“Consider, for example, the stories that congeal around questions like, “Where were you when the Berlin Wall fell?” or “where were you on 9/11” Will it ever be possible to ask, in the same vein, “Where were you at 400 ppm [parts per million]?” or “Where were you when the Larson B ice shelf broke up?””

Echoing the title of the book, Ghosh (2016: 11) proclaims:

“Quite possibly then, this era, which so congratulates itself on its self-awareness, will come to be known as the time of the Great Derangement.”

Ghosh is keen to distinguish himself from those who attribute the climate crisis to capitalism alone, since, he claims, this underplays the central role of empire and imperialism. He argues:

“To look at the climate crisis through the prism of empire is to recognize […] that the continent of Asia is conceptually critical to every aspect of global warming: its causes, its philosophical and historical implications, and the possibility of a global response to it.” (Ghosh, 2016: 87)

He elaborates:

“The factor that gave the carbon economy its decisive shape was not the provenance of the machines that ushered in the Industrial Revolution: these could have been used and imitated just as easily in other parts of the world as they were in continental Europe. What determined the shape of the global carbon economy was that the major European powers had already established a strong (but by no means hegemonic) military and political presence in much of Asia and Africa at the time when the technology of steam was in its nascency, that is to say, the late eighteenth and early nineteenth centuries. From that point on, carbon-intensive technologies were to have the effect of continually reinforcing Western power with the result that other variants of modernity came to be suppressed, incorporated, and appropriated into what is now a single, dominant model. The boost that fossil fuels provided to Western power is nowhere more clearly evident than in the First Opium War, where armoured steamships, led by the aptly named Nemesis, played a decisive role. In other words, carbon emissions were, from very early on, closely co-related to power in all its aspects: this continues to be a major, although unacknowledged, factor in the politics of contemporary global warming.” (Ghosh, 2016: 108-109)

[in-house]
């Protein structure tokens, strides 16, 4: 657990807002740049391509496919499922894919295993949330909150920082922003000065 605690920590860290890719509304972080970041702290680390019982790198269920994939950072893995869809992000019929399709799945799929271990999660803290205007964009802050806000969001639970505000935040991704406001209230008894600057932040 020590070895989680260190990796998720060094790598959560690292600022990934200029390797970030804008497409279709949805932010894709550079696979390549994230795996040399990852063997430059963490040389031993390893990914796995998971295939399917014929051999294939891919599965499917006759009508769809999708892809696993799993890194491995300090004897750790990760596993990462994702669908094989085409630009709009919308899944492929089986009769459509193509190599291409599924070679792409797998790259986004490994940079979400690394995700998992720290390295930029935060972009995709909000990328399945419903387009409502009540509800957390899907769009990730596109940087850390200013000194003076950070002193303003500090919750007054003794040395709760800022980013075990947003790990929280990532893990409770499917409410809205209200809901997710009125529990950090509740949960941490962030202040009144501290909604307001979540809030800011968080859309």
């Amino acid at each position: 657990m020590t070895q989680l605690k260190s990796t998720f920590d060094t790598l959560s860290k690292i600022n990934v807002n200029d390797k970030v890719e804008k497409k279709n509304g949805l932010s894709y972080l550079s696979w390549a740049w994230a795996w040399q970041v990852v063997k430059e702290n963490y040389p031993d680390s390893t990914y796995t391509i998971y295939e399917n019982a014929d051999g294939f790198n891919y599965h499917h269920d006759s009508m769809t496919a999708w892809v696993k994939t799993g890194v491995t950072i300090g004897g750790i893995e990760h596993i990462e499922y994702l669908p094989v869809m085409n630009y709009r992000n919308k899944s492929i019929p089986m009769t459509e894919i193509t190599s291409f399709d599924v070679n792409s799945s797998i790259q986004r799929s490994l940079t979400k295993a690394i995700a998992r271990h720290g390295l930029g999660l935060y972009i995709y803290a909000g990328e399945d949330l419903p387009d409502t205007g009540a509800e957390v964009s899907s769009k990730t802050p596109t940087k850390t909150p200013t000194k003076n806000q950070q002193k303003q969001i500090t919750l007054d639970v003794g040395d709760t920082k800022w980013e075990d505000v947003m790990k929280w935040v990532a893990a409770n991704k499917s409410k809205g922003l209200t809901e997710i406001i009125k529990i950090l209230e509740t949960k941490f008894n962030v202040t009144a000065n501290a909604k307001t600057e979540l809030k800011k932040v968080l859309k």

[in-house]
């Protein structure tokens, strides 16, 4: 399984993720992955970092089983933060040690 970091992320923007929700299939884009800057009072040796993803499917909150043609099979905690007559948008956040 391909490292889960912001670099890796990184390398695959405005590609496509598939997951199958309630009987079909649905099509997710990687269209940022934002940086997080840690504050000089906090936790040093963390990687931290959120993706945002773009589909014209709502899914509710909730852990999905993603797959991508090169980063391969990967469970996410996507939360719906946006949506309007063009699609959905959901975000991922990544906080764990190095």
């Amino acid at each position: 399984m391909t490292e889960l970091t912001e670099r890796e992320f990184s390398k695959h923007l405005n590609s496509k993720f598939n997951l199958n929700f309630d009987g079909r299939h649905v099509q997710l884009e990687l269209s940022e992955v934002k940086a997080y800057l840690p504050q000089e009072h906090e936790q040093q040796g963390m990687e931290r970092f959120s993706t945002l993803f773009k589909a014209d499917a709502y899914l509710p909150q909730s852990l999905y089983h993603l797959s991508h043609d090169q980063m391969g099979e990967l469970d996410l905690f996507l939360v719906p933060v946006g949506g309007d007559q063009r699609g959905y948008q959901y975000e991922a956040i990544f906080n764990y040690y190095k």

Whilst Ghosh recognises that both capitalism and imperialism are interconnected, he states that “even if capitalism were to be magically transformed tomorrow, the imperatives of political and military dominance would remain a significant obstacle to progress on mitigatory action” (Ghosh, 2016: 146). And yet if a movement successfully overthrew capitalist social relations tomorrow – and it would have to be a mass, labour-based movement that could achieve this – such a movement would also (in its nature of being successful) represent a profound democratic shift to the grassroots that has radically altered the political and cultural sphere. Ghosh does not indicate who crudely separates capitalism from imperialism. In the “Genesis of the Industrial Capitalist”, Marx (1999: 376) in Capital makes no such separation:

“The discovery of gold and silver in America, the extirpation, enslavement and entombment in mines of the aboriginal population, the beginning of the conquest and looting of the East Indies, the turning of Africa into a warren for the commercial hunting of black-skins, signaled the rosy dawn of the era of capitalist production. These idyllic proceedings are the chief moments of primitive accumulation. On their heels treads the commercial war of the European nations, with the globe for a theatre. It begins with the revolt of the Netherlands from Spain, assumes giant dimensions in England’s Anti-Jacobin War, and is still going on in the opium wars against China”

On a movement for radical social resistance and alternatives to the climate crisis, it is not an organised mass labour movement that Ghosh (2016: 111) sees as the lever for change, despite at times recognising the fundamental role of labour’s antithesis, capital:

““Money flows toward short term gain,” writes the geologist David Archer, “and toward the over-exploitation of unregulated common resources. These tendencies are like the invisible hand of fate, guiding the hero in a Greek tragedy toward his inevitable doom.” This is indeed the essence of humanity’s present derangement.”